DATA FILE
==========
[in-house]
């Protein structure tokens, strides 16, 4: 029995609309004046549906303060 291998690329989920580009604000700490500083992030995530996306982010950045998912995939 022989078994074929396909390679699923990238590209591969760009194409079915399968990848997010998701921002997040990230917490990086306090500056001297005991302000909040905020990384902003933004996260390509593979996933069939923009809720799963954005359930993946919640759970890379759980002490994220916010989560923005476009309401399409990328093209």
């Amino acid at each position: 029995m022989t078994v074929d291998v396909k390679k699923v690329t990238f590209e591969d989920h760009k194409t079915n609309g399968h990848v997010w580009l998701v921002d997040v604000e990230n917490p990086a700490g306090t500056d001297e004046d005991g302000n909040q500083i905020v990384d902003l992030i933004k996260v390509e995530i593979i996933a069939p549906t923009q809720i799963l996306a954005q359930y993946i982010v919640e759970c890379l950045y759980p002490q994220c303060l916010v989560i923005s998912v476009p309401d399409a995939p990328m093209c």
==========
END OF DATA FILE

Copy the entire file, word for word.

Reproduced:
[in-house]
């Protein structure tokens, strides 16, 4: 029995609309004046549906303060 291998690329989920580009604000700490500083992030995530996306982010950045998912995939 022989078994074929396909390679699923990238590209591969760009194409079915399968990848997010998701921002997040990230917490990086306090500056001297005991302000909040905020990384902003933004996260390509593979996933069939923009809720799963954005359930993946919640759970890379759980002490994220916010989560923005476009309401399409990328093209």
């Amino acid at each position: 029995m022989t078994v074929d291998v396909k390679k699923v690329t990238f590209e591969d989920h760009k194409t079915n609309g399968h990848v997010w580009l998701v921002d997040v604000e990230n917490p990086a700490g306090t500056d001297e004046d005991g302000n909040q500083i905020v990384d902003l992030i933004k996260v390509e995530i593979i996933a069939p549906t923009q809720i799963l996306a954005q359930y993946i982010v919640e759970c890379l950045y759980p002490q994220c303060l916010v989560i923005s998912v476009p309401d399409a995939p990328m093209c």